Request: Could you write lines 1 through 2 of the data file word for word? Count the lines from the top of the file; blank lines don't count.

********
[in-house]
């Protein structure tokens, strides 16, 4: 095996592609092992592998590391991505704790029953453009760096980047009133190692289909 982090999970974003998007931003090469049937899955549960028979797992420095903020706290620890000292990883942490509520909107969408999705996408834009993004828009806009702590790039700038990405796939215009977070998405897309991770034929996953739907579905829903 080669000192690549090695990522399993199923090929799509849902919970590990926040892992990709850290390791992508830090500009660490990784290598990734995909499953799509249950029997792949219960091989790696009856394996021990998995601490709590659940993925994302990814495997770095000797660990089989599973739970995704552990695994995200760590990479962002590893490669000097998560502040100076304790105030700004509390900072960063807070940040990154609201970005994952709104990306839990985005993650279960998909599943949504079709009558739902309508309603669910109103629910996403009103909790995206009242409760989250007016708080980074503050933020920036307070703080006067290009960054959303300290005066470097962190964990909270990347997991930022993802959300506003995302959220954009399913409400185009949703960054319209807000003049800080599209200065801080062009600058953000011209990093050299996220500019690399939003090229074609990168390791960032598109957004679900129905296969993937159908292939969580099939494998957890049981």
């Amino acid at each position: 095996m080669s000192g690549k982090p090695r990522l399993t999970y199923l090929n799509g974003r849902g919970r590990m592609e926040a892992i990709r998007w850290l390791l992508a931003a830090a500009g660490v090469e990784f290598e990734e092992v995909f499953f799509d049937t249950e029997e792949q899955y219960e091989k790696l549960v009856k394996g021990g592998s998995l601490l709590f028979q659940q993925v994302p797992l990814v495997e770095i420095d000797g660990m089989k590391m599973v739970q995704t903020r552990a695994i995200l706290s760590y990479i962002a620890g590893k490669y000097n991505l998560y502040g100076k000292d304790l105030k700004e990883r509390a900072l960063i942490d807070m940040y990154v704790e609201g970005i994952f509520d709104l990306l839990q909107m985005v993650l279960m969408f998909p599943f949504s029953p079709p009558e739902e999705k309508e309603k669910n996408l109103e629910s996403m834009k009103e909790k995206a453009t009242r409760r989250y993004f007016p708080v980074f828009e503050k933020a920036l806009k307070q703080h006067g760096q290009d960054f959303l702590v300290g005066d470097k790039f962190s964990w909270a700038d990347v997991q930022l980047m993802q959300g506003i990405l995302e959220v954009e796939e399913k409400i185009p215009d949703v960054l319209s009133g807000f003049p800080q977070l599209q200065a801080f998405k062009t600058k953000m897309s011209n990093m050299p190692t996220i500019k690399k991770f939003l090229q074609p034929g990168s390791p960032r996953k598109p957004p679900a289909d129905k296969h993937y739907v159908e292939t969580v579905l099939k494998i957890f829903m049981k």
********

[in-house]
């Protein structure tokens, strides 16, 4: 095996592609092992592998590391991505704790029953453009760096980047009133190692289909 982090999970974003998007931003090469049937899955549960028979797992420095903020706290620890000292990883942490509520909107969408999705996408834009993004828009806009702590790039700038990405796939215009977070998405897309991770034929996953739907579905829903 080669000192690549090695990522399993199923090929799509849902919970590990926040892992990709850290390791992508830090500009660490990784290598990734995909499953799509249950029997792949219960091989790696009856394996021990998995601490709590659940993925994302990814495997770095000797660990089989599973739970995704552990695994995200760590990479962002590893490669000097998560502040100076304790105030700004509390900072960063807070940040990154609201970005994952709104990306839990985005993650279960998909599943949504079709009558739902309508309603669910109103629910996403009103909790995206009242409760989250007016708080980074503050933020920036307070703080006067290009960054959303300290005066470097962190964990909270990347997991930022993802959300506003995302959220954009399913409400185009949703960054319209807000003049800080599209200065801080062009600058953000011209990093050299996220500019690399939003090229074609990168390791960032598109957004679900129905296969993937159908292939969580099939494998957890049981």